Partnership moves in record time to provide vaccine against meningitis as epidemic emerges in Africa

6 February 2003|GENEVA - Speeding up what is usually a years long process, the World Health Organization (WHO), GlaxoSmithKline and the Bill & Melinda Gates Foundation are making a new meningitis vaccine available to African countries just months after an emerging epidemic of a new strain of the disease was discovered. The ACW135 vaccine will cover the typical meningitis strains found in Africa (A and C) as well as the W135, a strain found only in sporadic cases on the continent until last year, when it affected 14,453 people and killed 1,743 in Burkina Faso.
100,000 doses of the new vaccine are being shipped to Burkina Faso, where 1,349 cases of W135 meningitis have already been confirmed, out of which 244 people have died.

The overall initial supply of the vaccine - 3 million doses - will be made available at reduced cost for the African meningitis belt (an area comprising 21 countries stretching from Ethiopia in the east to Senegal in the west), in response to need over the coming months.

"The record time in which we've come up with a vaccine and are making it available to those who need it is a testament to the fact that public-private partnerships can work for the betterment of health," says Gro Harlem Brundtland, Director-General of WHO.

Meningitis is a killer disease affecting mostly children. Fever, nausea and headache can progress rapidly to cause serious neurological damage, deafness, coma and death. Unless treated, up to half of those infected will die. Even with treatment, as many as 20% of patients do not survive.

Meningitis outbreaks occur almost every year during the dry season in the African meningitis belt. The crucial epidemic period is usually in the first months of the year. In 2002 alone, there were at least 44,280 cases and 5,531 deaths reported to WHO's surveillance systems in the African region.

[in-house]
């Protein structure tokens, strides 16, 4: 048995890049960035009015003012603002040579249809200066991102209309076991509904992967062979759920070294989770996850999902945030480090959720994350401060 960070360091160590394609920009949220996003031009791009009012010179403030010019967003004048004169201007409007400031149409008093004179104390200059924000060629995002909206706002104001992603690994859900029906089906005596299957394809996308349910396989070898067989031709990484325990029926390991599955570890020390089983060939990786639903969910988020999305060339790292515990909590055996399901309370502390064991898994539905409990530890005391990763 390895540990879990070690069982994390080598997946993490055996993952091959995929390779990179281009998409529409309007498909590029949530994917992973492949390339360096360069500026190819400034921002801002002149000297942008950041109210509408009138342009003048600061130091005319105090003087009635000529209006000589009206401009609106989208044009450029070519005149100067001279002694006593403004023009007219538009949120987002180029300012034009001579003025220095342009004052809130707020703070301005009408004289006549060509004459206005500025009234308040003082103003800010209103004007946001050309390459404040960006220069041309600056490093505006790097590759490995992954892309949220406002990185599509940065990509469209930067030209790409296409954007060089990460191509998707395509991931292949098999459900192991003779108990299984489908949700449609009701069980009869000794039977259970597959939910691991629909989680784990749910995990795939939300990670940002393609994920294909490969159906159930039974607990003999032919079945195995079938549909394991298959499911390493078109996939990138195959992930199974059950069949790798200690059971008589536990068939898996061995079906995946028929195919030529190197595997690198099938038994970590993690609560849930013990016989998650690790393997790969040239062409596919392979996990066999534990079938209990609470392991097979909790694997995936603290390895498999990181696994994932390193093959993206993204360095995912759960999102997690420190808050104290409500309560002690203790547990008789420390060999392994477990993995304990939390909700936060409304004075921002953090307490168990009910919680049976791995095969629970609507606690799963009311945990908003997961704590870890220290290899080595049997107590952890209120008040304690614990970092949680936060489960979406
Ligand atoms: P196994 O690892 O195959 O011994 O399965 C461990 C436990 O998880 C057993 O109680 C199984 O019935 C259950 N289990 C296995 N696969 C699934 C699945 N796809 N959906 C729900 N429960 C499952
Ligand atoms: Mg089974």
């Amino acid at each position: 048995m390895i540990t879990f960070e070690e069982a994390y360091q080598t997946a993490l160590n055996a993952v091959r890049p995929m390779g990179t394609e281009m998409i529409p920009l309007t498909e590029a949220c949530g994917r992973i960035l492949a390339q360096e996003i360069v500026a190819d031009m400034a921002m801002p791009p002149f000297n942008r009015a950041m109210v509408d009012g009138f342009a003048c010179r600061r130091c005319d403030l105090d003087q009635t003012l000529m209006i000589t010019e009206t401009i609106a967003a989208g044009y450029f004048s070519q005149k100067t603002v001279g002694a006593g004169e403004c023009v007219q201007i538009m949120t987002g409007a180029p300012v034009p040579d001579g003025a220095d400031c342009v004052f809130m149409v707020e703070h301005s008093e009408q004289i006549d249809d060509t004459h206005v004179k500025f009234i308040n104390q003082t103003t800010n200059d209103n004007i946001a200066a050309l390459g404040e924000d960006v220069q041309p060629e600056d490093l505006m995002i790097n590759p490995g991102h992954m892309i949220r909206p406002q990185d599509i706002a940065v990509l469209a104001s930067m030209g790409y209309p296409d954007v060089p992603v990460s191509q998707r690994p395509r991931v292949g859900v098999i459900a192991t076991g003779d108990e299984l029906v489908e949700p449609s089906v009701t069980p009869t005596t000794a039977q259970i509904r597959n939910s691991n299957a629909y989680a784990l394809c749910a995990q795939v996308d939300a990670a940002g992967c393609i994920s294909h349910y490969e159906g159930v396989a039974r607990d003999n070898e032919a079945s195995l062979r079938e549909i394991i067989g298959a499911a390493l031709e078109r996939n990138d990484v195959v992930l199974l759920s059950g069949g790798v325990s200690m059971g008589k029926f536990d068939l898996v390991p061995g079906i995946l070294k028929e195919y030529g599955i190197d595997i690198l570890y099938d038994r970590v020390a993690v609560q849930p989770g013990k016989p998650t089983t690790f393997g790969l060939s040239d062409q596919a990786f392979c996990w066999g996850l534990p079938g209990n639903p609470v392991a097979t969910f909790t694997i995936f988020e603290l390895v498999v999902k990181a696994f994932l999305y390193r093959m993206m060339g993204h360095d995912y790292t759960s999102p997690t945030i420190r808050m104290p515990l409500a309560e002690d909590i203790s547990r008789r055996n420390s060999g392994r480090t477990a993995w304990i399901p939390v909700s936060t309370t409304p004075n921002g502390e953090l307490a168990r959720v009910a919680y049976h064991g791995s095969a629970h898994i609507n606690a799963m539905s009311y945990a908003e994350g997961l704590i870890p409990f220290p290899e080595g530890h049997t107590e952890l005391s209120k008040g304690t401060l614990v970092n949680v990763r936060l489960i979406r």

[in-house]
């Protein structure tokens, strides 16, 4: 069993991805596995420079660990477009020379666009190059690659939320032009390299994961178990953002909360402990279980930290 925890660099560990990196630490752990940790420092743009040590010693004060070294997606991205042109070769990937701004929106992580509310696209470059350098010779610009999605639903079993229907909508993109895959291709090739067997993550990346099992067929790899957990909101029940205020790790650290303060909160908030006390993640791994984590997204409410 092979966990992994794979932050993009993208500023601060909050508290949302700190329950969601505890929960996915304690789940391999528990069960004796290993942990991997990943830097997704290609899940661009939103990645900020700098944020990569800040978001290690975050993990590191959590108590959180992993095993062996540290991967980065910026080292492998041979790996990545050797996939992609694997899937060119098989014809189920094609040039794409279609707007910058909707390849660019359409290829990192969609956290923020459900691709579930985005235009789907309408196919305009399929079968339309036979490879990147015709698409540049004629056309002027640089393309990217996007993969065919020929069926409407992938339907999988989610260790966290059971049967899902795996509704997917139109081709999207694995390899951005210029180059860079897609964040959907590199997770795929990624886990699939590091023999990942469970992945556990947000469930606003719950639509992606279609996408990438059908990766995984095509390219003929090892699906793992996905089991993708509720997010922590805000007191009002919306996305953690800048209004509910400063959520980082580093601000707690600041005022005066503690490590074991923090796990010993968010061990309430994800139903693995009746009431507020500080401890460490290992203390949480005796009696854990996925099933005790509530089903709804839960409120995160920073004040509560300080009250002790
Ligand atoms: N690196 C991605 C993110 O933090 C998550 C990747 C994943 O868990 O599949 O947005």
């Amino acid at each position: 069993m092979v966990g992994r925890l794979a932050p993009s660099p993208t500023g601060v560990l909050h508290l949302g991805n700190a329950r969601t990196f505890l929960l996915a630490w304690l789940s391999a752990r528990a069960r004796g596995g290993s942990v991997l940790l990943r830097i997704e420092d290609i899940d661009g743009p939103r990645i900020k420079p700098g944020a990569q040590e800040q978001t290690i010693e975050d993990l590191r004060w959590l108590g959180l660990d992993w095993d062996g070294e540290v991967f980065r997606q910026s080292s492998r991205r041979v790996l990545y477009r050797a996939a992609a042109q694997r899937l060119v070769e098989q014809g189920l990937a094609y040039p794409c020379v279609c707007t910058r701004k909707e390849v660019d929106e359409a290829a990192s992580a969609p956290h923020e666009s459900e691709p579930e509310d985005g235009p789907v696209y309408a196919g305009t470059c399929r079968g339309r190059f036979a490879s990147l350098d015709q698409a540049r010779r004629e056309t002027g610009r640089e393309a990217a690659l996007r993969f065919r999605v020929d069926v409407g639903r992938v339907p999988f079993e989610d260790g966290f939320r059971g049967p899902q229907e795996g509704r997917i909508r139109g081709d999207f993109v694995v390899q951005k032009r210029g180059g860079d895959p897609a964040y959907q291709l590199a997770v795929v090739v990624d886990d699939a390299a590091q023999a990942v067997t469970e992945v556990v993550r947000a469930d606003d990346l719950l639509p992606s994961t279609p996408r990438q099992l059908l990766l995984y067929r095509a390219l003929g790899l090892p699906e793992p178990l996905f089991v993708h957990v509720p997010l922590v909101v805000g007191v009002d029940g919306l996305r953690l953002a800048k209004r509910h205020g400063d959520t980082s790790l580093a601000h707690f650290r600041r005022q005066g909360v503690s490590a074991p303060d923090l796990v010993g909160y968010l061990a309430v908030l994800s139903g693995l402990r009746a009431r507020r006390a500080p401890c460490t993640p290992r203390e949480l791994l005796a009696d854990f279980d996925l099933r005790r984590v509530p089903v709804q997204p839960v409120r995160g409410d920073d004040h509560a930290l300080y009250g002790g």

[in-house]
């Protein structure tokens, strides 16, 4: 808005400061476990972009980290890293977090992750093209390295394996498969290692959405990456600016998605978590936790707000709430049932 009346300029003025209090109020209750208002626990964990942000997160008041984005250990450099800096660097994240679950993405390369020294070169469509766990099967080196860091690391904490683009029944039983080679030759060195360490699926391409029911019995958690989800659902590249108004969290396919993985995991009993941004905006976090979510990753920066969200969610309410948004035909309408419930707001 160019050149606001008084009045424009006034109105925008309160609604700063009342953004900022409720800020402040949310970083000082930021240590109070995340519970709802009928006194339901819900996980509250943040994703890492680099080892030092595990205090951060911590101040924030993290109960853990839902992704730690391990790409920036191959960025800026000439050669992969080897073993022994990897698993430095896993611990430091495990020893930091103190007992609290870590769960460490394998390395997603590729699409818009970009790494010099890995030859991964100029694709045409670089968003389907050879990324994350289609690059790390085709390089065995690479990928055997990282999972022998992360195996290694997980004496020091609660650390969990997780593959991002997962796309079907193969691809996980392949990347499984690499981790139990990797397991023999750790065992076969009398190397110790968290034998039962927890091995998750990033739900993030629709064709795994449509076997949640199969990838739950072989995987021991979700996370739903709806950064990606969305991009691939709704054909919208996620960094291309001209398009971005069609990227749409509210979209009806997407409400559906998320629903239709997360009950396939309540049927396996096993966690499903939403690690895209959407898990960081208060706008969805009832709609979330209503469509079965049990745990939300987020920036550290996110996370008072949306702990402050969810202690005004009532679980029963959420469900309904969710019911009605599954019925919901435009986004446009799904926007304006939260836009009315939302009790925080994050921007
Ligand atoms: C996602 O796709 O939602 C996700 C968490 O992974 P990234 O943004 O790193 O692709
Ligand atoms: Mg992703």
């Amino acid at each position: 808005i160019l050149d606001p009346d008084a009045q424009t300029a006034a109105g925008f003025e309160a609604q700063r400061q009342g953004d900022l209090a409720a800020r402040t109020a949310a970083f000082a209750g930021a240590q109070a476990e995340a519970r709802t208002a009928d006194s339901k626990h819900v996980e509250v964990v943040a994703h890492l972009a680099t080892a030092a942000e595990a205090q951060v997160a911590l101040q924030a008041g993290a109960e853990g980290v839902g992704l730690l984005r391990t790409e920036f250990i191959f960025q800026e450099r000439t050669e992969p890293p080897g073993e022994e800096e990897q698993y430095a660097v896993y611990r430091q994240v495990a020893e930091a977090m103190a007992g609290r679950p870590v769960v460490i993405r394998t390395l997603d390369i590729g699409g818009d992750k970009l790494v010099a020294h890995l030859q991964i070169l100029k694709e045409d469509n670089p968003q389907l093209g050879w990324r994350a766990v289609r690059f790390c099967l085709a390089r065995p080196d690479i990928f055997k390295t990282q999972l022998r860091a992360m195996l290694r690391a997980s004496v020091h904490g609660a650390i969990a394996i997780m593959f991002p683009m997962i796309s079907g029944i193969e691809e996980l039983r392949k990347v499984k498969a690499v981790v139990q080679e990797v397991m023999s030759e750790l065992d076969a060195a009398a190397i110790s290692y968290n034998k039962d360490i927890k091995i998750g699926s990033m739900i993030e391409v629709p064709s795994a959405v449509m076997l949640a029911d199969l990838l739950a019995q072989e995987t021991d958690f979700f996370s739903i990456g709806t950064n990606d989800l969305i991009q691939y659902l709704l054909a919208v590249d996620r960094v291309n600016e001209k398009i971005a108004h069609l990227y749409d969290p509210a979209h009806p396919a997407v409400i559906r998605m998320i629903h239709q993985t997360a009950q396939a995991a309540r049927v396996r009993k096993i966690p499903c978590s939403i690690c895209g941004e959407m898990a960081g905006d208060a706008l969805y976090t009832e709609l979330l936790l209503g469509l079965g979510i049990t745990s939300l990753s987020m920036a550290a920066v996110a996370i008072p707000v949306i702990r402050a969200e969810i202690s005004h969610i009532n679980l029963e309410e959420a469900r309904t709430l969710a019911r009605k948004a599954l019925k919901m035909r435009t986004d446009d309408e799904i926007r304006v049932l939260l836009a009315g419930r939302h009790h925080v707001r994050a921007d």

"It is possible that the W135 strain will not remain contained in Burkina Faso, but that it will spread to other countries in the meningitis belt, just like the A strain did 15 years ago," explains Daniel Tarantola, Director of Vaccines and Biologicals at WHO. "But we have great hopes that this newly formulated vaccine will save many lives and we are working on other vaccines that may, in the years to come, break the cycle of death and illness due to meningitis in this area."

In response to the unexpected W135 outbreak in 2002, WHO sounded the alarm to the pharmaceutical industry, asking their assistance to make a trivalent vaccine available at an affordable price. GSK responded favourably and developed the vaccine in just a few months. The Gates Foundation granted most of the necessary funds to buy the vaccine.

Until now, only a quadrivalent vaccine covering the W135 strain was available, but its cost of between US$ 5 and US$ 50 per dose meant that it was out of reach of those countries where it was most needed. The new vaccine is available at US$ 1.50 per dose once delivered to countries in the meningitis belt taking part in an impact evaluation due to begin this month. The Belgian National Regulatory Authority has already licensed the vaccine for international use.

The vaccine is being distributed through the International Coordinating Group on Vaccine Provision for Epidemic Meningitis Control (ICG), which was created by WHO in 1997. Countries wishing to obtain the vaccine must submit a formal request to the ICG, which also includes the International Federation of Red Cross and Red Crescent Societies, Médecins Sans Frontières and UNICEF. The requests are reviewed and vaccine distributed only to those countries which meet key epidemiological and operational criteria established by the ICG, which can be found on

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